This is the first description of an economically important disease of intensively reared Pangasius hypophthalmus from the Mekong Delta. Major presenting signs included an increase in mortality that would not respond to treatment, and at necropsy, the presence of numerous white necrotic and pyogranulomatous foci throughout the viscera, notably in spleen, liver and kidney. Despite the confounding presence in earlier samples of numerous, primarily renal, myxosporean parasites, the common denominator amongst these and samples from eight subsequently sampled sites was the presence of moderate-to-large numbers of bacilli in all typical lesions. These bacteria were subsequently isolated and tentatively identified as a Bacillus sp. Pilot studies experimentally reproduced similar lesions approximately 7 days following intraperitoneal injection of the bacteria.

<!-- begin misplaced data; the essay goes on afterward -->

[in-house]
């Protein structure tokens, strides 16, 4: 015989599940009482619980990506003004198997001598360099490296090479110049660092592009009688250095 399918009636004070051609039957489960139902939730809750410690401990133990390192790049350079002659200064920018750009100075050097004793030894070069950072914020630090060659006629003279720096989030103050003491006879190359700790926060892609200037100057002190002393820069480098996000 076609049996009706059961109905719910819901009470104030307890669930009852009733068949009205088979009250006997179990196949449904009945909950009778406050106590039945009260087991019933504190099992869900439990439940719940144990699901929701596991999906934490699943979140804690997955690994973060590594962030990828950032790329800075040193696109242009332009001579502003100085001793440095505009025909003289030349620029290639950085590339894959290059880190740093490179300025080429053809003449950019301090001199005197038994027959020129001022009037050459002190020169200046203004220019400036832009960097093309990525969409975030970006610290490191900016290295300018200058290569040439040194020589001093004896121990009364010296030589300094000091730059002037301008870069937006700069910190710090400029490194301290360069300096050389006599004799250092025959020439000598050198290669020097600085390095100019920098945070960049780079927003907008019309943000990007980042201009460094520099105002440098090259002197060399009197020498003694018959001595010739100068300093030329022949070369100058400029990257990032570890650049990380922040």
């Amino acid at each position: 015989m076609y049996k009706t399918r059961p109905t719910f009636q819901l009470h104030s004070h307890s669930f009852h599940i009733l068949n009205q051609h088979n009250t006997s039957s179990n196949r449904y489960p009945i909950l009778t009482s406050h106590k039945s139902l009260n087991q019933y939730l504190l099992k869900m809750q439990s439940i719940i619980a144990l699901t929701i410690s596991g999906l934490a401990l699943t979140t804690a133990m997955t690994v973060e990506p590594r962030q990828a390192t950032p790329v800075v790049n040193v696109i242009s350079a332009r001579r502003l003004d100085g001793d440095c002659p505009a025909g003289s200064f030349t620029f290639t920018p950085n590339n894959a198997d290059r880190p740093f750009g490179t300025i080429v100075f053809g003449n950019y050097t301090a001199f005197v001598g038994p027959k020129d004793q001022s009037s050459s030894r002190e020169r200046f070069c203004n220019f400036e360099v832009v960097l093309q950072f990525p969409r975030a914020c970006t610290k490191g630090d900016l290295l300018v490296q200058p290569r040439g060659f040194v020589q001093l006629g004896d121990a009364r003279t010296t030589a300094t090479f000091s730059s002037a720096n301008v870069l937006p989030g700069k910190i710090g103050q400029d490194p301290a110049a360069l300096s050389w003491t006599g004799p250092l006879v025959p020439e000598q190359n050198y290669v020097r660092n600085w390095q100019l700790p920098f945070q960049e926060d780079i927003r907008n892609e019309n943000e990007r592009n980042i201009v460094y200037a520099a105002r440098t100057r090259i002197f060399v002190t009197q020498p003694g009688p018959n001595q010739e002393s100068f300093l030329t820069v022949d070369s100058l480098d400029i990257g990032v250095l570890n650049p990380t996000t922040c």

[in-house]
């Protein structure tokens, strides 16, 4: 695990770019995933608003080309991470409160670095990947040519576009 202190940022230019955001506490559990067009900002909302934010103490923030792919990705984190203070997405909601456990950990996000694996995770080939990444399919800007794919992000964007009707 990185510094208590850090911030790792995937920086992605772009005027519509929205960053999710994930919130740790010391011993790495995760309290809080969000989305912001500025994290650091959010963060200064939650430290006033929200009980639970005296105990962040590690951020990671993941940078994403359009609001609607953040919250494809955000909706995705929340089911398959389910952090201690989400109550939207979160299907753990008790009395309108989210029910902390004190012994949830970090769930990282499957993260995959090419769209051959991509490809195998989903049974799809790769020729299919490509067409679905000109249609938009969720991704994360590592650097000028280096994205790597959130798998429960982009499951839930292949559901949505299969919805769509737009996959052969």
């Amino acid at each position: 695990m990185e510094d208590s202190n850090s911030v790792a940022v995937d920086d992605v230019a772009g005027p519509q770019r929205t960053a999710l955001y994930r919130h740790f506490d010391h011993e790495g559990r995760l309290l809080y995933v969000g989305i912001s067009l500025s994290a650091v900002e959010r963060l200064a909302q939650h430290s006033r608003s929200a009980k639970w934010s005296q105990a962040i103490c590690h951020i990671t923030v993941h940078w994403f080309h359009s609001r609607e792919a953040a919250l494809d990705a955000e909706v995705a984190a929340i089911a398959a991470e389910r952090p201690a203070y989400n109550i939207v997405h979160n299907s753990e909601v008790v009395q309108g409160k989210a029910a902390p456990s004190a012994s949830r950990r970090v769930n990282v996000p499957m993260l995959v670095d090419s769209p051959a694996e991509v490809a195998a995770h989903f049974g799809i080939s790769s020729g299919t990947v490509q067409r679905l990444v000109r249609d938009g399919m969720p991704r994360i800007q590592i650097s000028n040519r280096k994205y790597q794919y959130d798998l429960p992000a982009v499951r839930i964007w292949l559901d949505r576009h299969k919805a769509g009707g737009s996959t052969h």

Crumlish, M.; Dung, T.T.; Ferguson, H.W.; Shinn, A.; Thompson, K.; Turnbull, J.F. Bacillary necrosis in farmed Pangasius hypophthalmus (Sauvage) from the Mekong Delta, Vietnam. Journal of Fish Diseases (2002) 24 (9) 509-513. [DOI: 10.1046/j.1365-2761.2001.00308.x]